1994. I leave secondary school not knowing what to do after. I did not find anything that I wanted to study, so I did not have much intention to continue with an education that could be a step-up for university. I decide to aim lower with a two-year ‘middle level’ education and just start to earn money to allow myself to buy the things I want and do my own studies. 2002 I meet my girlfriend who is about to finish to two university studies and has some time in the scholastic year left. I had heard of the “Hermetic chair” in Amsterdam which she indeed attended for a short while. Hermes In The Academy, ten years’ study of Western Esotericism at the University of Amsterdam edited by main man Wouter J. Hanegraaff and one of his students Joyce Pijnenburg is the celebrating publication of that “Hermetic chair”. In this thin book (162 pages) you can read about the history of the chair (which was actually founded by a single woman!), how it grew rapidly, early and current problems of the field of investigation, experiences of cooperators and student, world-wide connections and influences, the connection to the Bibliotheca Philosophica Hermetica (but mentioning nothing of the problems that were also there in 2009) and also some of the investigations that are performed there. It is a nice little book to read through to learn more about this black sheep in the global scholarly milieu. What would have come of me when this chair was there when I still had the choice to aim for university? Would I have went for it? Would I have had the skills for that level of education? A fact is that whatever is taught there, I have dealt with myself before the chair even existed, but certainly more scientifically sound. No need to ponder about all that too long. It is good to read how many students attend the chair for the “Geschiedenis van de Hermetische Filosofie en verwante stromingen; GHF” (“History of Hermetic Philosophy and Related Currents”) and how many new investigations are started. I might have to look for the publications that came from under its wings, but not everything published at univesities is easily accessible for people outside that milieu. 2009 Amsterdam University Press, isbn 9789056295721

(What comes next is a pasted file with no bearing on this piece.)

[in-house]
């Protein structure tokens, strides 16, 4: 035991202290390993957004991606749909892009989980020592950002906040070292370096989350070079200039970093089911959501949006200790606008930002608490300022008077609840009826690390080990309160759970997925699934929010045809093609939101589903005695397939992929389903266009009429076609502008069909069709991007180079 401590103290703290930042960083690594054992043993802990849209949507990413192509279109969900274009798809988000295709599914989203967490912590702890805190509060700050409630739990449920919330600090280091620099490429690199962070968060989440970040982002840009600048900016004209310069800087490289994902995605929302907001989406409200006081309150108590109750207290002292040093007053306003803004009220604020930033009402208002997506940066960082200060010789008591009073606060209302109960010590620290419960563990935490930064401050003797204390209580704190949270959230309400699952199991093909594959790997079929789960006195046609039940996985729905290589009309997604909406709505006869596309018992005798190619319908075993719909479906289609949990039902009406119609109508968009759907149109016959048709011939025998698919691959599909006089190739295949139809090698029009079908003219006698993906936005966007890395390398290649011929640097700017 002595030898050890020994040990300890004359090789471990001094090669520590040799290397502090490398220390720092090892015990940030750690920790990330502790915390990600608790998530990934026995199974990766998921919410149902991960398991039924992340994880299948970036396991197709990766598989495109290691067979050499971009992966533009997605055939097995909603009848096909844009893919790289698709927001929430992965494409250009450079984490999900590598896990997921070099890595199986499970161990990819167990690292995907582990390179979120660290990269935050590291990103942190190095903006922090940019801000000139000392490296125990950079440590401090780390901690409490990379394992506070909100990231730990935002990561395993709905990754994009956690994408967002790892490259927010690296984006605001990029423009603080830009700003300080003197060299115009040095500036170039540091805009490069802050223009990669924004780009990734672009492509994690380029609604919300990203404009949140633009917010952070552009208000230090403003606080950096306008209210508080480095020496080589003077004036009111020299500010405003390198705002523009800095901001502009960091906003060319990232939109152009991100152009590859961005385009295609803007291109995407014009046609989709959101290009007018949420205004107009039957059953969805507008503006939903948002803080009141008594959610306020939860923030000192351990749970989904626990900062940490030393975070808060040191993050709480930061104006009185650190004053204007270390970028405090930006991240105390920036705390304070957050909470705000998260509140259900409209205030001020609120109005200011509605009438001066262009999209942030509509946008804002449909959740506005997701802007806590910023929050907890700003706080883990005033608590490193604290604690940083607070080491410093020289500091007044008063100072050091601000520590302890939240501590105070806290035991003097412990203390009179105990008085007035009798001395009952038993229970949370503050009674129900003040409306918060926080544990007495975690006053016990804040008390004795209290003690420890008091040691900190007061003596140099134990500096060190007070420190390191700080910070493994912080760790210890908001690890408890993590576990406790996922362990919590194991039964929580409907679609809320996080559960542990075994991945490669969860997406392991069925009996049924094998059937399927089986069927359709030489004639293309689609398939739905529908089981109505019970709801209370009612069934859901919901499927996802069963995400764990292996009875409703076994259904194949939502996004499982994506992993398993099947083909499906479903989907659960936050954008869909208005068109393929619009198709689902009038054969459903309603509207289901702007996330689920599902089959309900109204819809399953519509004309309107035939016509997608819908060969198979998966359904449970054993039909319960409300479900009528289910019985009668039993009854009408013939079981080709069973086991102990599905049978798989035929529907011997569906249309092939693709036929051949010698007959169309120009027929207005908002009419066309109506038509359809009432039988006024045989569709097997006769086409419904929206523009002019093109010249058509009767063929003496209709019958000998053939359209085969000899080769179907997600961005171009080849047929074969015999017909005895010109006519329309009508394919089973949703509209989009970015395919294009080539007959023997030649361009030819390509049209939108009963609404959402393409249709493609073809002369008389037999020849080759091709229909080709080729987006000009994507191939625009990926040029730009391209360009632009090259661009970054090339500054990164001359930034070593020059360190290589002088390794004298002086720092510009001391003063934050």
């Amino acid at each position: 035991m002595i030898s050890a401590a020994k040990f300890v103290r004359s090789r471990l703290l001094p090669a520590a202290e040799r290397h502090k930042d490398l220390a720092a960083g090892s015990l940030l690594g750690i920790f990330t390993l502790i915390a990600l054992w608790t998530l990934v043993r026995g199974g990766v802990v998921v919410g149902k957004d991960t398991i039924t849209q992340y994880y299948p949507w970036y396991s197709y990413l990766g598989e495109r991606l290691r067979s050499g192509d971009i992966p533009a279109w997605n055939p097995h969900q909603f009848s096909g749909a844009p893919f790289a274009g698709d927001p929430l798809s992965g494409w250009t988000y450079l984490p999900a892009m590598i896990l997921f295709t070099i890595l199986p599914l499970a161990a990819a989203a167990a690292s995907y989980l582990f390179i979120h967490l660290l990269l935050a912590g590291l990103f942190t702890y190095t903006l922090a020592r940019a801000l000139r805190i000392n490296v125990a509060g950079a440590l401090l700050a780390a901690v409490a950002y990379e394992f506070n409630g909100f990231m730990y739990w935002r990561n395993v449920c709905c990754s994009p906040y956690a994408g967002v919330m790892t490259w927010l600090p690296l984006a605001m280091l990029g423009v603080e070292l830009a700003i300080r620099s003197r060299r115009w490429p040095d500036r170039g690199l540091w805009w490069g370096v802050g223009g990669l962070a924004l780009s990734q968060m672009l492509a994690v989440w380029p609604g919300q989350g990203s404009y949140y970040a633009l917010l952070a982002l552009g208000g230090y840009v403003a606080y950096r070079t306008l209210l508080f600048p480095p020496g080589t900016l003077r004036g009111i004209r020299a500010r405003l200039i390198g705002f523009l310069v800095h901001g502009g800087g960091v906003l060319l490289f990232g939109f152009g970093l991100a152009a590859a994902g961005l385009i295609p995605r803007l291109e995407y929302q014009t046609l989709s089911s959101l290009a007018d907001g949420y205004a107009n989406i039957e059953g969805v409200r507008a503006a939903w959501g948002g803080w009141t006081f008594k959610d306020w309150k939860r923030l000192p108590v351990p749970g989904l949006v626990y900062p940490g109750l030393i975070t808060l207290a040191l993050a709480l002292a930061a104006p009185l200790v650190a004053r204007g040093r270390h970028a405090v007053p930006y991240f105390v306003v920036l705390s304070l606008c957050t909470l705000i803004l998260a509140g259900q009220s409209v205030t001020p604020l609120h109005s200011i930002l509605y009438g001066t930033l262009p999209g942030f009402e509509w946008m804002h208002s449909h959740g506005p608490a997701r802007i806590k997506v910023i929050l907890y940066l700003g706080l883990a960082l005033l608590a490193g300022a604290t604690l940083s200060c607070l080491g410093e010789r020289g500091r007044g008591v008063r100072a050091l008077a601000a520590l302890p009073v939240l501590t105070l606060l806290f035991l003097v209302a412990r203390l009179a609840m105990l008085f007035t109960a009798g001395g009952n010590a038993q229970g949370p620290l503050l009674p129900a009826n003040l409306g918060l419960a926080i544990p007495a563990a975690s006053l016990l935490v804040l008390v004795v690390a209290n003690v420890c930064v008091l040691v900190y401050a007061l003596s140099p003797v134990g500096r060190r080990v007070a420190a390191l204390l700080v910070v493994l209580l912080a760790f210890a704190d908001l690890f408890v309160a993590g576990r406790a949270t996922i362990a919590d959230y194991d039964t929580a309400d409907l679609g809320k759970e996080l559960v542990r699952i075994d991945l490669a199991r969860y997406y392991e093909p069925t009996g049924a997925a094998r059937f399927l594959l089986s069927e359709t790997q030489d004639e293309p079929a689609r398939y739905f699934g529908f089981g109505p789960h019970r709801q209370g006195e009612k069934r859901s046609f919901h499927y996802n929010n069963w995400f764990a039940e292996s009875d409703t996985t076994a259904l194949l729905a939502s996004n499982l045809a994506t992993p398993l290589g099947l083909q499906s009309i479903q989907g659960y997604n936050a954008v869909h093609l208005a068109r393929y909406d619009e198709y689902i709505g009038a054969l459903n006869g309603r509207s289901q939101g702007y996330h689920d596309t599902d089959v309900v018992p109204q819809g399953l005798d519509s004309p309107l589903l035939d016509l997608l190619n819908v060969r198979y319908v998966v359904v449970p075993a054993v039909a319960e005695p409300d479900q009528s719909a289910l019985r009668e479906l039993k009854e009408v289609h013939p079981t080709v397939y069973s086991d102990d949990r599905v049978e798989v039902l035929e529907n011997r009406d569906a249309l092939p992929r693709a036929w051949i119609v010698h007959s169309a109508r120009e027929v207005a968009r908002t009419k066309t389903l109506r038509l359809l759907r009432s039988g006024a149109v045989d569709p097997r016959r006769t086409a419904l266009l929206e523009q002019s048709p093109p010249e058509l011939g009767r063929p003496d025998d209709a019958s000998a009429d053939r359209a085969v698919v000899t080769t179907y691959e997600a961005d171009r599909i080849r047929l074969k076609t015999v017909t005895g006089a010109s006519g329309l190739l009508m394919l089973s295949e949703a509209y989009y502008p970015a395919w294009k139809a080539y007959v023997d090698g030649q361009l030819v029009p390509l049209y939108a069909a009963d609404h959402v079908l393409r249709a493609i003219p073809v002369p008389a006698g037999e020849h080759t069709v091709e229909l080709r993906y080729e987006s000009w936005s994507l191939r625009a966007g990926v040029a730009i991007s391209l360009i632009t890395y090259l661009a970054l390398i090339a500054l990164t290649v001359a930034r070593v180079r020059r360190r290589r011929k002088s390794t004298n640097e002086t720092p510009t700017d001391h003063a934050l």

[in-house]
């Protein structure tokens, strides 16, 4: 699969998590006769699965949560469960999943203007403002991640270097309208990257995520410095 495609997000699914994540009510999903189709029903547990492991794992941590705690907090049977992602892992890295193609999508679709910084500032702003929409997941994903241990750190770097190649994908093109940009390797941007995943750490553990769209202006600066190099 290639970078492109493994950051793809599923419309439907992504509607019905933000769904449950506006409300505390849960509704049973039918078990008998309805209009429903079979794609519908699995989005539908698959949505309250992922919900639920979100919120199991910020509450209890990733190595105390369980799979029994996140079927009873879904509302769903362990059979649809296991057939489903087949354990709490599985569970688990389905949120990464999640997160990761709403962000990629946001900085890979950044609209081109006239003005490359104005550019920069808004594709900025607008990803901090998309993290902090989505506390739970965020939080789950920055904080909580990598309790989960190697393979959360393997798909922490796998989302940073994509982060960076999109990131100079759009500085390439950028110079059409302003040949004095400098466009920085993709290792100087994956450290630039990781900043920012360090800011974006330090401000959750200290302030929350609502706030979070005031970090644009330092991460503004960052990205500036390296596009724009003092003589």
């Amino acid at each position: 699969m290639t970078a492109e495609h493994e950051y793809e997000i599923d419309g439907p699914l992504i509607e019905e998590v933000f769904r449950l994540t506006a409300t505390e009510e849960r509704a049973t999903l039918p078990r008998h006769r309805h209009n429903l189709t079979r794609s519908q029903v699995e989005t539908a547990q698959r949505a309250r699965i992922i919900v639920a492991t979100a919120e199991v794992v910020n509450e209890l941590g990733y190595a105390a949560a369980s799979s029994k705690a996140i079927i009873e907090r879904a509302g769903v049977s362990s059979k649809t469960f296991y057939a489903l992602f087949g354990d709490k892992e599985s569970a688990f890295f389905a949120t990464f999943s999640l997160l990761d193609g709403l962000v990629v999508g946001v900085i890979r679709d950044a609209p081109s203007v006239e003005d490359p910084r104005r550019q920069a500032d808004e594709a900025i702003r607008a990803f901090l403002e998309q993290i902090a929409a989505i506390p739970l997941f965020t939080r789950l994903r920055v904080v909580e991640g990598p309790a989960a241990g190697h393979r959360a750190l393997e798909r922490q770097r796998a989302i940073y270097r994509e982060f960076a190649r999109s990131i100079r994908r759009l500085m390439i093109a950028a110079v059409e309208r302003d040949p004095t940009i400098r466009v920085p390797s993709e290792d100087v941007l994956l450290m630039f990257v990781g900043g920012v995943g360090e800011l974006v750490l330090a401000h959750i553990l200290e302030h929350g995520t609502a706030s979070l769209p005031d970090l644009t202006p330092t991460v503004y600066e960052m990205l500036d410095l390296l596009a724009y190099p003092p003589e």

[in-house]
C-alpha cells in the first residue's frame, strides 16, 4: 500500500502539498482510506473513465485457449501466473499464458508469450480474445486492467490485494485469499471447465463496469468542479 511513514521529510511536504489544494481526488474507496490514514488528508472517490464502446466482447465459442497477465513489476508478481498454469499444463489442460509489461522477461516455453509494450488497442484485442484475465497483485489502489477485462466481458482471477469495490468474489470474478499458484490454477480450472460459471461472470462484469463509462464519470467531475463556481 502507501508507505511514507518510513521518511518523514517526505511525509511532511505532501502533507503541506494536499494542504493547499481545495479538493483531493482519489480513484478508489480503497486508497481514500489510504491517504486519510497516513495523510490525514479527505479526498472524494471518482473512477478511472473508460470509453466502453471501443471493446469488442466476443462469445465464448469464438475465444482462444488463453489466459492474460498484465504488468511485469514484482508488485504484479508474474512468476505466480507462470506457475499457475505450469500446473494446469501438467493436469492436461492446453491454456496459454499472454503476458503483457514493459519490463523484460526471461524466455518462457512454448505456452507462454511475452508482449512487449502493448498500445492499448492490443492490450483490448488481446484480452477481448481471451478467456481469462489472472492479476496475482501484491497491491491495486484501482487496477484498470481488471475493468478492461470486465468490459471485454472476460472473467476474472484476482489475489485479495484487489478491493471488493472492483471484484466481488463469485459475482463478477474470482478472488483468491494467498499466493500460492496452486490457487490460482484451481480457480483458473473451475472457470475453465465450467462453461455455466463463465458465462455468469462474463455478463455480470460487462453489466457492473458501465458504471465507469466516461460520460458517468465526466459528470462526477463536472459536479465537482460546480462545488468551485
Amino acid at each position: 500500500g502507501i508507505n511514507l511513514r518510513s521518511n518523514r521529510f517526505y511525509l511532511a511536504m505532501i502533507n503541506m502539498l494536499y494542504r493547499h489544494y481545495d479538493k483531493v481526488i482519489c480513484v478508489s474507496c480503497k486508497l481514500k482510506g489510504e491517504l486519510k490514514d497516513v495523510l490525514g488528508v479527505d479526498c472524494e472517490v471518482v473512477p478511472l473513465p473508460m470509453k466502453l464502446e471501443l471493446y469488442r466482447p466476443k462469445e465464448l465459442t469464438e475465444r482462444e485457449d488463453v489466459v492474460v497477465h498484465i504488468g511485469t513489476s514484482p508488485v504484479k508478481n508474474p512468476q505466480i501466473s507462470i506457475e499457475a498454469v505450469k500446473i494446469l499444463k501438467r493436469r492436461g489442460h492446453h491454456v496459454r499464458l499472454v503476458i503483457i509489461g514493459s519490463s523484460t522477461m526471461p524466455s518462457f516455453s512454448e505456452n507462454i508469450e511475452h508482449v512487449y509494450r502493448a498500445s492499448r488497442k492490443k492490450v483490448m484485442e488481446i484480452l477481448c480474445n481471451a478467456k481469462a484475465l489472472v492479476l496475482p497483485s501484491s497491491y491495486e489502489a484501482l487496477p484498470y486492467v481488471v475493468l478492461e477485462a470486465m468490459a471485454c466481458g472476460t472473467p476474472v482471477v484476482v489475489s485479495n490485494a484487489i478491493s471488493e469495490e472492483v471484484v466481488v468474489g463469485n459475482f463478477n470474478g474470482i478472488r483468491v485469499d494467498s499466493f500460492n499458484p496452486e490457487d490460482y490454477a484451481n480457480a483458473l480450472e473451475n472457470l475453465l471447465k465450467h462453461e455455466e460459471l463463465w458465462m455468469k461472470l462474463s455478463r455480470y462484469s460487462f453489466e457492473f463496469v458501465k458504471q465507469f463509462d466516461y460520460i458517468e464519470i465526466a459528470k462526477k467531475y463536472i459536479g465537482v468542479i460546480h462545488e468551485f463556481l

I ran into a free ebook version of this book in the webstore of my ereader’s manufacturer. The version that I have is a pretty badly converted PDF to ebook with notes in the middle of the text (below the pages in the PDF no doubt) and badly converted text with replaced characters (“dtmd” for “atma” for example) and messed-up formatting. Oh well, it is free…